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From Andreas Pinter <e0625...@student.tuwien.ac.at>
Subject [cocoon3 profiling] Concept
Date Mon, 01 Jun 2009 10:29:02 GMT
Hello there,

We are going to send our first major patch. We are aware of the fact,
that our communication to the community was rather small up until now.

So I'll try to explain our current concept:

cocoon-profiling is a tool to determine how long the execution of a
request/pipeline took. It will show the specific times of every
component, so it should be very useful for debugging complex
applications.  We do not profile any memory usage.

This subproject is split into two components: cocoon-profiling is the
"backend" which does all the profiling work; cocoon-profiling-firebug is a
extension for firebug (a debugging/dev tool for firefox) to display the
information to the user.  It is written in JavaScript.

Our backend is based on (Spring-)AOP to keep the impact on the cocoon code
low. The next paragraphs give a more detailed introduction on how cocoon 
profiling works.

We'll start with the explanation of our three
aspects, which try to intercept every "interesting" cocoon method 
invocation.
These focus on the main parts of cocoon:
- ServletProfilingApsect           captures every invocation of Servlet
- SitemapNodeProfilingAspect       same for every SitemapNode
- PipelineComponentProfilingAspect and for every PipelineComponent

Every Aspect has an instance of an InvocationDispatcher.  The aspect
just forwards the method invocation information to its dispatcher.

At this point I need to say something about the distribution in the
background: As you can see in the application context
(cocoon-profiling-component.xml) each dispatcher owns a so-called
default profiler. A dispacher can hold a bunch of (specific / custom)
profilers, which can be added by the user.  This means that you can e.g.
add a profiler for HttpServlet which captures more information than the
default Servlet profiler.

Back to the process: Our Dispatcher now chooses the most specific
profiler and calls its "before" method. After this the catched method is
processed (so we let Cocoon3 do its work) and afterwards the Dispatcher
calls the profiler.after() method or the profiler.exception() -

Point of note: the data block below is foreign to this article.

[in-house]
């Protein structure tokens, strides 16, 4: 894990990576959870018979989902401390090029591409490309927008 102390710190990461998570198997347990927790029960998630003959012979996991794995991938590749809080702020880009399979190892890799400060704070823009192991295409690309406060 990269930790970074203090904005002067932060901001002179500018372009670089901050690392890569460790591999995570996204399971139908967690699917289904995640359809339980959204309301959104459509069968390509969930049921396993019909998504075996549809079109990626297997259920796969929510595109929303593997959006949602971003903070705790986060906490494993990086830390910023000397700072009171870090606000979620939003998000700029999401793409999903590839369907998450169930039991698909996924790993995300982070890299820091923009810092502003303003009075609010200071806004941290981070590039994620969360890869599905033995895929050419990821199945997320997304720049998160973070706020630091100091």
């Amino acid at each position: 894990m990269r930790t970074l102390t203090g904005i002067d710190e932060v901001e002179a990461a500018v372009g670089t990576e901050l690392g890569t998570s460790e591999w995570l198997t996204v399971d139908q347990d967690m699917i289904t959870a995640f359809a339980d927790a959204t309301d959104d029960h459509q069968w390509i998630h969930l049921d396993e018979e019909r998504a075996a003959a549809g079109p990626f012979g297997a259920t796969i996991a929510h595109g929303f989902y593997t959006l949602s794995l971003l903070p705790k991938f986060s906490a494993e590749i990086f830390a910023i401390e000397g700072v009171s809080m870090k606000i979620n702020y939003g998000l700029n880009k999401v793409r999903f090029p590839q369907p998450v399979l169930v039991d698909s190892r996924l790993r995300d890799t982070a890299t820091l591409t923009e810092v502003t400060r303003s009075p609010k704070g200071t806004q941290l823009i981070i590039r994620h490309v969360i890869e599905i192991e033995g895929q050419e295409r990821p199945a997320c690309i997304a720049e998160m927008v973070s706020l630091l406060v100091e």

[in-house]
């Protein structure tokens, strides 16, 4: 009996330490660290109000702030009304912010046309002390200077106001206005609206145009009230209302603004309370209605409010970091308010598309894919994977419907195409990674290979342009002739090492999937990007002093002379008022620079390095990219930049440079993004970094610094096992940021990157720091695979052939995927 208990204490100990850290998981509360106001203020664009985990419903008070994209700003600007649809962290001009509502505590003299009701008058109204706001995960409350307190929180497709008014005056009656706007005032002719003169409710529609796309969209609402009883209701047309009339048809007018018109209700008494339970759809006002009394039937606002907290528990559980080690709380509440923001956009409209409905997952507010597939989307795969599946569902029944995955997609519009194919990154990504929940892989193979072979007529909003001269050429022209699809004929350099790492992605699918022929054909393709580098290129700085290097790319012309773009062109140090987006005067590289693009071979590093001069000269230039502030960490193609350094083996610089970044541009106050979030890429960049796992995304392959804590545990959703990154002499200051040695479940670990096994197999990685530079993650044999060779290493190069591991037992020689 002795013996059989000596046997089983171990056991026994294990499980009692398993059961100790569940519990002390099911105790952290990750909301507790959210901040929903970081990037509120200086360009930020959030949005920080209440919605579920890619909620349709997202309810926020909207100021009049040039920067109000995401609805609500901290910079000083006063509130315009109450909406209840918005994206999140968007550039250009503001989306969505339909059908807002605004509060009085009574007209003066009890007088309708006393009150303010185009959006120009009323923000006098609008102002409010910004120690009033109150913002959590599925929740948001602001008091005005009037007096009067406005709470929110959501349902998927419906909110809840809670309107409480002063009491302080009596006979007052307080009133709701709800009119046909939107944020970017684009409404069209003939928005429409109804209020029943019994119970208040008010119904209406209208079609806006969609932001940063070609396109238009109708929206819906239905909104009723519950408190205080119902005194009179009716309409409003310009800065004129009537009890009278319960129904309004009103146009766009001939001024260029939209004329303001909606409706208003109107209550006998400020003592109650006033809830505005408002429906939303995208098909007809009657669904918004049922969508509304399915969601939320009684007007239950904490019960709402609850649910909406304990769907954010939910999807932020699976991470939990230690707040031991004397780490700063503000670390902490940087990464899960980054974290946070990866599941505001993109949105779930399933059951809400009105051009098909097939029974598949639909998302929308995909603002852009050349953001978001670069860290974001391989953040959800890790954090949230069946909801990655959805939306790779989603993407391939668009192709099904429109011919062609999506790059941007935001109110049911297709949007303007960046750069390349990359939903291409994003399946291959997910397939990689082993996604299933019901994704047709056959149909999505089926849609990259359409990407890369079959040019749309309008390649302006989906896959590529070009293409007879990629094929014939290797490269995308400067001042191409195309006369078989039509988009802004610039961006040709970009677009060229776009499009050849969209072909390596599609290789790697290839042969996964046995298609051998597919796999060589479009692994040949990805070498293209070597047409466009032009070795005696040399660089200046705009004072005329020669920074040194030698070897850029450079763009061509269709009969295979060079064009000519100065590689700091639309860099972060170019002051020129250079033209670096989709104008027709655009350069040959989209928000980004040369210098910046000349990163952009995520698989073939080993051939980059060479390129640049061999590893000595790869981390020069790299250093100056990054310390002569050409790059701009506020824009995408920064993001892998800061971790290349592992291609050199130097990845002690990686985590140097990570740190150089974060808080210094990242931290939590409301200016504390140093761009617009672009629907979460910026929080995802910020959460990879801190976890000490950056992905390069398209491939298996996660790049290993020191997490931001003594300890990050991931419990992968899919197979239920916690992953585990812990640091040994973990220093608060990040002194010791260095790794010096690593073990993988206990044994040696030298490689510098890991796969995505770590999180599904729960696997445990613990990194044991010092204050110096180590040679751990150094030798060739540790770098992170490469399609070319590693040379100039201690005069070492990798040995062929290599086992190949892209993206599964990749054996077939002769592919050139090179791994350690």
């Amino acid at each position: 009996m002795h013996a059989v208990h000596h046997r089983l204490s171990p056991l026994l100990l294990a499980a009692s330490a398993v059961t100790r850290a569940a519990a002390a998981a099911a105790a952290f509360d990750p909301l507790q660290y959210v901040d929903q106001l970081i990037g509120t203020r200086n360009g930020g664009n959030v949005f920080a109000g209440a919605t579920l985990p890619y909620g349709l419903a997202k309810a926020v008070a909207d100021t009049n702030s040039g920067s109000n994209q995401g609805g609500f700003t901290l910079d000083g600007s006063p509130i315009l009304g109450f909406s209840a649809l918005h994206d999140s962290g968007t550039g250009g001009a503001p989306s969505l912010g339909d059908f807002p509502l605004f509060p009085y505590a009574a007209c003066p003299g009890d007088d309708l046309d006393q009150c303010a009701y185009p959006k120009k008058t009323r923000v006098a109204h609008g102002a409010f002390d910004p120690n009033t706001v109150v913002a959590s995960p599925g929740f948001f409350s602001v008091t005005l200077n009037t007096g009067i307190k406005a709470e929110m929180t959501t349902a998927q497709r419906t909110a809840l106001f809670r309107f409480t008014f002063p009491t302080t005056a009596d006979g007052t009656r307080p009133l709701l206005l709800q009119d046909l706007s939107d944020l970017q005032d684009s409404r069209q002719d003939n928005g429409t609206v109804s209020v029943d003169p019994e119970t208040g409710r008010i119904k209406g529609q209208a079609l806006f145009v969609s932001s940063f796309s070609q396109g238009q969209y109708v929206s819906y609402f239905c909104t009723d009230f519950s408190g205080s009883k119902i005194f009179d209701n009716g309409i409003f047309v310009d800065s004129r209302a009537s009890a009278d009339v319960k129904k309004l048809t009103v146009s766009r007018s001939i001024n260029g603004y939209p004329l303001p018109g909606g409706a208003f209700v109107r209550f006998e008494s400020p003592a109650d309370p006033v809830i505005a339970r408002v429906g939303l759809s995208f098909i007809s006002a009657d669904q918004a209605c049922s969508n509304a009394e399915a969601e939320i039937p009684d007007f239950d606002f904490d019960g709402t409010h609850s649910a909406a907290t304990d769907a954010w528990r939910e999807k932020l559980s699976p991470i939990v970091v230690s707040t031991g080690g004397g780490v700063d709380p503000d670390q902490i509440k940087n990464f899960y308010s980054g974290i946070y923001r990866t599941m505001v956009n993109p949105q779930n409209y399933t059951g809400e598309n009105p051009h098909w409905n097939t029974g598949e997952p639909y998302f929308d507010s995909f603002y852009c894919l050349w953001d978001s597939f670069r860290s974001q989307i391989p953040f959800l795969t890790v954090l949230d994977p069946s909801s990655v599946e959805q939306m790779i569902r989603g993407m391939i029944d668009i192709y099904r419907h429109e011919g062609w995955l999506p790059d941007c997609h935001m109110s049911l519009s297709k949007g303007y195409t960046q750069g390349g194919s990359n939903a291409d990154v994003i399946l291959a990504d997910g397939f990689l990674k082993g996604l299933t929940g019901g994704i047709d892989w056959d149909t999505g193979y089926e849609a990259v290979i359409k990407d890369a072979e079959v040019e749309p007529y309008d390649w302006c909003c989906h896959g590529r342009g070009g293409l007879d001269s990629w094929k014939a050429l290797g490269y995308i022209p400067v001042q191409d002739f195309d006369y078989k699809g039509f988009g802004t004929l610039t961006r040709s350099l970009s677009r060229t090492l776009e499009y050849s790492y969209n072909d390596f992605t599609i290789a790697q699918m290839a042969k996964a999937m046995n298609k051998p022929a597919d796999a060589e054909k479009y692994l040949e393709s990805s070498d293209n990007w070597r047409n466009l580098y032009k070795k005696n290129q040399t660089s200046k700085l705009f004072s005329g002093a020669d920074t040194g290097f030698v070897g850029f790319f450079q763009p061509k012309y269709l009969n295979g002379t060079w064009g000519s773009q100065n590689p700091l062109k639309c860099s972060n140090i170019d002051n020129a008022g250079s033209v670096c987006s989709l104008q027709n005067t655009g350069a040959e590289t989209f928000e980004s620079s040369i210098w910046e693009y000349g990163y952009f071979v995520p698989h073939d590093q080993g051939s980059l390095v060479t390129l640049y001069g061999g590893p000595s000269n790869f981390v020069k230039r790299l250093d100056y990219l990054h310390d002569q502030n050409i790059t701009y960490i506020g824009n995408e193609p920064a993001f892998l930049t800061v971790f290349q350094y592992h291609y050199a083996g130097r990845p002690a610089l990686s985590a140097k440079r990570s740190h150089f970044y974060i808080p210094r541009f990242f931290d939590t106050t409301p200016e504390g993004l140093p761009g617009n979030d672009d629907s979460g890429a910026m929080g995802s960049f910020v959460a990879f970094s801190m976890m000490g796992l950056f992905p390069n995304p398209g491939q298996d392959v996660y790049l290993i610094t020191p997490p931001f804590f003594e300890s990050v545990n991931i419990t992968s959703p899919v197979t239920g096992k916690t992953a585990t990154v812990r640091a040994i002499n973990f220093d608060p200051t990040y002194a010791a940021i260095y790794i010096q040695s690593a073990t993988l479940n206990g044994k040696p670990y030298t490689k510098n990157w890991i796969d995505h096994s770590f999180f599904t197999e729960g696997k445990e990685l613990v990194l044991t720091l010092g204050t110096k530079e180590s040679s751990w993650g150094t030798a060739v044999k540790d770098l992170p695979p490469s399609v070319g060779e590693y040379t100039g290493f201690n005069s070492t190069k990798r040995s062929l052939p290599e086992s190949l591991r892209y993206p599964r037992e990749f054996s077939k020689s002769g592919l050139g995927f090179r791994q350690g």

depending on the result of the method invocation.  We pass a new
instance of ProfilingData to these methods.  A profiler can add
information about what happened to this instance.

At this point of the process we have collected all the data, but not
saved it.  So inside the "after" method, we pass the ProfilingData to
the ProfilingDataManager. This class sorts the ProfilingData depending
on their invocation level (based on the time / place of the profiler
call) and builds a tree of ProfilingData objects, which is maintained by
the profiler.

When the DataManger notices that it just got to the last ProfilingData
it passes the information to the ProfilingDataHolder, which is just a
simple map of String (which is the profiling id) and data.

At this point of the process, the cocoon work is done and the user sees
his result in the browser. This result hasn't changed in any way from a
call without profiling (it may have took a little bit longer, of course
  ;)  except from an additional HTTPResponseHeader information. We insert
the aforementioned profiling id in the special X-Cocoon-Profiling-ID
header.

This ID is used by the Firebug plugin to start a new request to a
specific profiling-pipeline.  The pipeline gets the ProfilingData
information using the DataHolder and generates XML with a SAX generator
and a xml serializer. If you don't like firebug you could process this
XML in your own tool to display profiling information.

So how does the plugin work?  First of all it is important to know, that
our Firebug plugin attaches itself to the Net-Tab of Firebug. (If you
don't know what I'm speaking about, try to use the 1.4X Version of
Firebug - the X is no typo) Via the Net-Tab we are informed about a
finished response, which we scan for the above mentioned
X-Cocoon-Profiling-ID. If we find this ID we take it and do our own
"hidden" request for ProfilingData. The response of this request is
processed by the Firebug plugin and builds a TreeView out of the
returned XML file.

The next steps for the whole process will be to produce a XMLSchema file
for the presented XML data, so we can make the plugin work better,
because it's not just a stupid XML-TreeView-Explorer any more.  On the
other hand we try to move the Cocoon-Profiling-Tab into the NetTab to
keep track of different Requests/Responses.

If you have any questions or suggestions, please feel free to share.  We
really need some feedback to see if we are going in the right direction.

Greetings,
Andreas







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